“Farmers have to submit an application showing how it is going to reduce their water costs, giving three estimates for the work and naming their preferred supplier,” she says.

A standard calculation template has been provided, simplifying the application process, she adds.

To date, 15 projects have received funding through the programme and there is growing interest in the scheme, she says.

  • You can find about your local RDA

Example costings

Example dairy farm – 90 milking cows in Cheshire

  • Metered water usage is 11,160 litres a day or 4.073cu m a year
  • Current water cost is £1.294/cu m or £5270 a year
  • Supply potential – total roof area of 2376sq m

Using Met Office rainfall figures plus coefficient of filtration/evaporation loss, the water supply from roofs is calculated at 2,352,000 litres a year or 2352cu m a year

  • Applications – yard and machinery washing
  • Recommendations – all the principal collecting shed and milk parlour roofs are suitable for harvesting rainwater, making it possible to filter and collect 58% of the farm’s requirement.
  • On current figures, this would save £3056 a year
  • Equipment cost – £10,250 + VAT

(If flushing out of parlour lines is not required, the equipment costs would fall by £3000 by excluding the need for UV and pre-filtration)

  • Storage costs – not included, but storage would be done in refurbished bulk storage tanks
  • Payback time is 33 months if UV included, or 24 months if not
  • Over a five-year period, the total charges for metered water would reduce by £19,957 (taking into account annual increases in water costs)

Where next?

Interested? The Milk Development Council suggests the following five steps for farmers considering rainwater harvesting.

  • 1 Find out your local rainfall data
  • 2 Calculate roof areas available for collection
  • 3 Consider what would be an acceptable return period for your business
  • 4 Work out the maximum you can afford to spend to achieve your target return or payback period.
  • 5 Work out your required storage size and cost your project.

Case Study: R.Harrison & Sons

water-case-study

Rainwater harvesting has been an integral part of the low-cost production system at R Harrison and Sons in West Sussex for the past nine years.

All the roof water from the buildings for 500 cows is collected and diverted to a purpose-built reservoir, from where it is pumped back through a pressurised system to the dairy buildings.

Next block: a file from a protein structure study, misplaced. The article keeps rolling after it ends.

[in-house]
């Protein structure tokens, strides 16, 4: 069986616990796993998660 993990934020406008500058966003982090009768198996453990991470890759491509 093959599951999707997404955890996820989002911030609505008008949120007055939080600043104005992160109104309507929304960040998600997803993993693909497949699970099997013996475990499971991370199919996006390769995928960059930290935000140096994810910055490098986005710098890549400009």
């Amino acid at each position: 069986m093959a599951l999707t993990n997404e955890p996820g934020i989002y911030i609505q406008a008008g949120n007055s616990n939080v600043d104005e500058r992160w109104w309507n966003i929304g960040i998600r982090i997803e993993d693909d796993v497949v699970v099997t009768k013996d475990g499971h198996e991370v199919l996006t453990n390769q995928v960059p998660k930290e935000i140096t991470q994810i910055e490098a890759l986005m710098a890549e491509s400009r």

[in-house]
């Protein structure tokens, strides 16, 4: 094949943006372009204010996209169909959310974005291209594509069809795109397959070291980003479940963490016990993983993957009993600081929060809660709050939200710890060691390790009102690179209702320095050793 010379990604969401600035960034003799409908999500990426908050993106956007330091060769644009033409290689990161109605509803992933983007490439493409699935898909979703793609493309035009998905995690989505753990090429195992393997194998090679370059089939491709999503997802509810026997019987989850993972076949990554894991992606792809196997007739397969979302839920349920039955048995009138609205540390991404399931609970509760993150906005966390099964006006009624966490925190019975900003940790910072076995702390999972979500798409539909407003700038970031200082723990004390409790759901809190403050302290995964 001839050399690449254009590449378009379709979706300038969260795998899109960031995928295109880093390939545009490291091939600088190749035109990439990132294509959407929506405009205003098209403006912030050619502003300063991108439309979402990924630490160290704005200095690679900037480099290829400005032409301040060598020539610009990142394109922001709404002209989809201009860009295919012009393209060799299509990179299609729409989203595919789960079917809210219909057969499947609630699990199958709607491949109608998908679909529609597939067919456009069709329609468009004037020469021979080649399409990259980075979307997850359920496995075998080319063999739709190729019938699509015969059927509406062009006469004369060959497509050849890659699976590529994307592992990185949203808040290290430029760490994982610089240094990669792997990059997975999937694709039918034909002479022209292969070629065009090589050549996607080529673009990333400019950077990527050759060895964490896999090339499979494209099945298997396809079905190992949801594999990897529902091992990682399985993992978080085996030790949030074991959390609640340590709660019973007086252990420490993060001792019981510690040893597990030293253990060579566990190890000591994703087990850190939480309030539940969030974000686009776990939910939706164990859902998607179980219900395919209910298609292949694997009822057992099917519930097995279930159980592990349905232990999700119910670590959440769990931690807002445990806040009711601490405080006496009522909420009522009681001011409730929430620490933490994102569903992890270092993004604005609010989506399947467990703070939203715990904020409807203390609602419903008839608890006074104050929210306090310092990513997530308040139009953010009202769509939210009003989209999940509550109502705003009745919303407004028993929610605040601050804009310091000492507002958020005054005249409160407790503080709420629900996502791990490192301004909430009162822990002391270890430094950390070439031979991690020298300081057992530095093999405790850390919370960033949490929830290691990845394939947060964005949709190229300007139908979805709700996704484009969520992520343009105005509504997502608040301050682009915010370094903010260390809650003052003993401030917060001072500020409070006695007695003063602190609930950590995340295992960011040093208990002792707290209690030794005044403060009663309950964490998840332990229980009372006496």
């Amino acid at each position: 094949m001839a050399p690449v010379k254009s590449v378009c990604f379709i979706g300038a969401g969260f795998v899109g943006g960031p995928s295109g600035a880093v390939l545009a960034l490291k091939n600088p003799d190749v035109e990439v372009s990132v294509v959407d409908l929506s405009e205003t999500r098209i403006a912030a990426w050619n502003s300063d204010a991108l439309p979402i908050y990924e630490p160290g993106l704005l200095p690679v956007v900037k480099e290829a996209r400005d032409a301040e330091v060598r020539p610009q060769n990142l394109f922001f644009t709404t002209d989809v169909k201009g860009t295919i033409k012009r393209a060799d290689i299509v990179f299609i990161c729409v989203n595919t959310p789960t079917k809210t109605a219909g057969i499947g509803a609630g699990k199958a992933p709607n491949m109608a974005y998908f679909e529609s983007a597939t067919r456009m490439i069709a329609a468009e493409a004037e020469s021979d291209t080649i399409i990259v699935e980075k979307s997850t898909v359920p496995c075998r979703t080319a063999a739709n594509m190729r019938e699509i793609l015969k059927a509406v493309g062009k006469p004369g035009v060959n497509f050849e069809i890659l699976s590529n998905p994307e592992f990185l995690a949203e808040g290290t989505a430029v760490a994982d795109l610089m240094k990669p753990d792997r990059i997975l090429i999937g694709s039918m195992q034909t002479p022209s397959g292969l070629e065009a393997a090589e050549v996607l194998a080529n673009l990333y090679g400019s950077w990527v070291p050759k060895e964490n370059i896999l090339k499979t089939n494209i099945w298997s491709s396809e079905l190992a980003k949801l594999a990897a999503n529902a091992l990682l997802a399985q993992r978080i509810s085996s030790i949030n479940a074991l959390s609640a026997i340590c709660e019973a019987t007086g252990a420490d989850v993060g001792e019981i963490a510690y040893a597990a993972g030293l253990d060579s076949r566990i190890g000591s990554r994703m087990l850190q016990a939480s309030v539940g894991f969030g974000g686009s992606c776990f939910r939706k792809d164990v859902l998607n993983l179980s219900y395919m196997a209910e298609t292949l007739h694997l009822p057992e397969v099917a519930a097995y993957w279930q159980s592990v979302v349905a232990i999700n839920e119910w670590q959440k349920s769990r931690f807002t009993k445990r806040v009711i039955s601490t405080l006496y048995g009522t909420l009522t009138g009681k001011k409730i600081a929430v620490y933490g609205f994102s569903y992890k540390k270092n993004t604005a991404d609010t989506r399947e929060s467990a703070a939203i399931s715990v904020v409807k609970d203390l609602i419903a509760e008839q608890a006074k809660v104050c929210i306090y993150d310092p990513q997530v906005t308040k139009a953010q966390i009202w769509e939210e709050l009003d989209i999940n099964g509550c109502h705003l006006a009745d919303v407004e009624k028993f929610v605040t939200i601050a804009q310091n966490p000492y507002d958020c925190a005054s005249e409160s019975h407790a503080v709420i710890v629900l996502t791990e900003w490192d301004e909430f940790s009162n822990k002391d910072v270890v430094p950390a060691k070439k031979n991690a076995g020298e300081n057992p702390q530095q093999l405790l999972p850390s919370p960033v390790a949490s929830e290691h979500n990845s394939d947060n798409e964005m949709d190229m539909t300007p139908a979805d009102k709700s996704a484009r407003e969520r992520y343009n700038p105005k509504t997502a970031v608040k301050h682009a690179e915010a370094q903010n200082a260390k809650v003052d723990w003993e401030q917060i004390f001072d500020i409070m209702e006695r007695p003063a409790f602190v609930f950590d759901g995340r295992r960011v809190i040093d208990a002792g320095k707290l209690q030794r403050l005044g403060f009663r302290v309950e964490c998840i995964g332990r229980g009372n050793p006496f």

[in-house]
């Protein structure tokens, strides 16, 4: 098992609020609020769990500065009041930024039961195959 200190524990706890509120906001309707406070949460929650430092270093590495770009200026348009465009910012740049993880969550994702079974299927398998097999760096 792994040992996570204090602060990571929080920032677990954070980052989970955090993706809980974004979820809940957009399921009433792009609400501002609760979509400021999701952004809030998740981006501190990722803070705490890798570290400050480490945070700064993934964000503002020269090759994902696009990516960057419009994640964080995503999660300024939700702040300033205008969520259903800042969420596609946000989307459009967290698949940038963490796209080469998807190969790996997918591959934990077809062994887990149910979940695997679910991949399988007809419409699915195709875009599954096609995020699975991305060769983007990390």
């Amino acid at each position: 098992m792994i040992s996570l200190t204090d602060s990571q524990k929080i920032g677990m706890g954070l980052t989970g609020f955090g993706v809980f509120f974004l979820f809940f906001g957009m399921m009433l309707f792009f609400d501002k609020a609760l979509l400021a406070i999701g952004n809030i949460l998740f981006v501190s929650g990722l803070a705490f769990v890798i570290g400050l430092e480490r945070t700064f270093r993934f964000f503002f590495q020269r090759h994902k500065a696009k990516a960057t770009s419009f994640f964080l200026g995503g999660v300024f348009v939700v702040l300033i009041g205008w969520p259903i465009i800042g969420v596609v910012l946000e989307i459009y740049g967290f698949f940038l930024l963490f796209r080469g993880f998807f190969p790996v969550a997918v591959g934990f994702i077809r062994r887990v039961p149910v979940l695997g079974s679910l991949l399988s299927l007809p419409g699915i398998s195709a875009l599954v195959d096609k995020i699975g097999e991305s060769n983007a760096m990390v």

“We use it for all the cleaning jobs, such as washing down the parlour, and to supply all of our cattle drinking water,” says Charles Harrison.

“It isn’t used for jobs such as flushing out the lines, although that could be done with additional UV filtering.”

He estimates that it has saved the business a huge amount of money. “Before we got into this, we were spending more on water than we were on electricity.

“The amount of water needed by 500 cows is staggering and the cost of mains water has gone up considerably in the time that we’ve been catching roof water. And it’s never going to get any cheaper.”

Mr Harrison calculates that his rainwater harvesting system has paid for itself 10 times over since it was installed. “Fortunately, our main barn was suitable for the purpose. Our experience is that the capital cost is recouped within two-and-a-half years, but that does depend on the degree of specialisation.”

The costs of digging a reservoir were kept down by incorporating it with other work that was being done on the farm at the time. “Then we had to have about 1km of piping installed and the relevant pumps.”

Tests for bacteria are conducted on a regular basis to check the water’s suitability and prevent any contamination, he adds.

The rainwater passes through a sand filter, which has to be back-washed every week, but otherwise there is little management or maintenance required. “It’s straightforward and easy to do. No licences are required.”

He hasn’t had any questions on the farm’s water use from buyers, but points out that he did when the farm was reliant on a borehole. “Certainly, they have no quality or safety concerns. It will be interesting to see when they start asking about our water footprint.”

Need a contractor?

Find one now
See more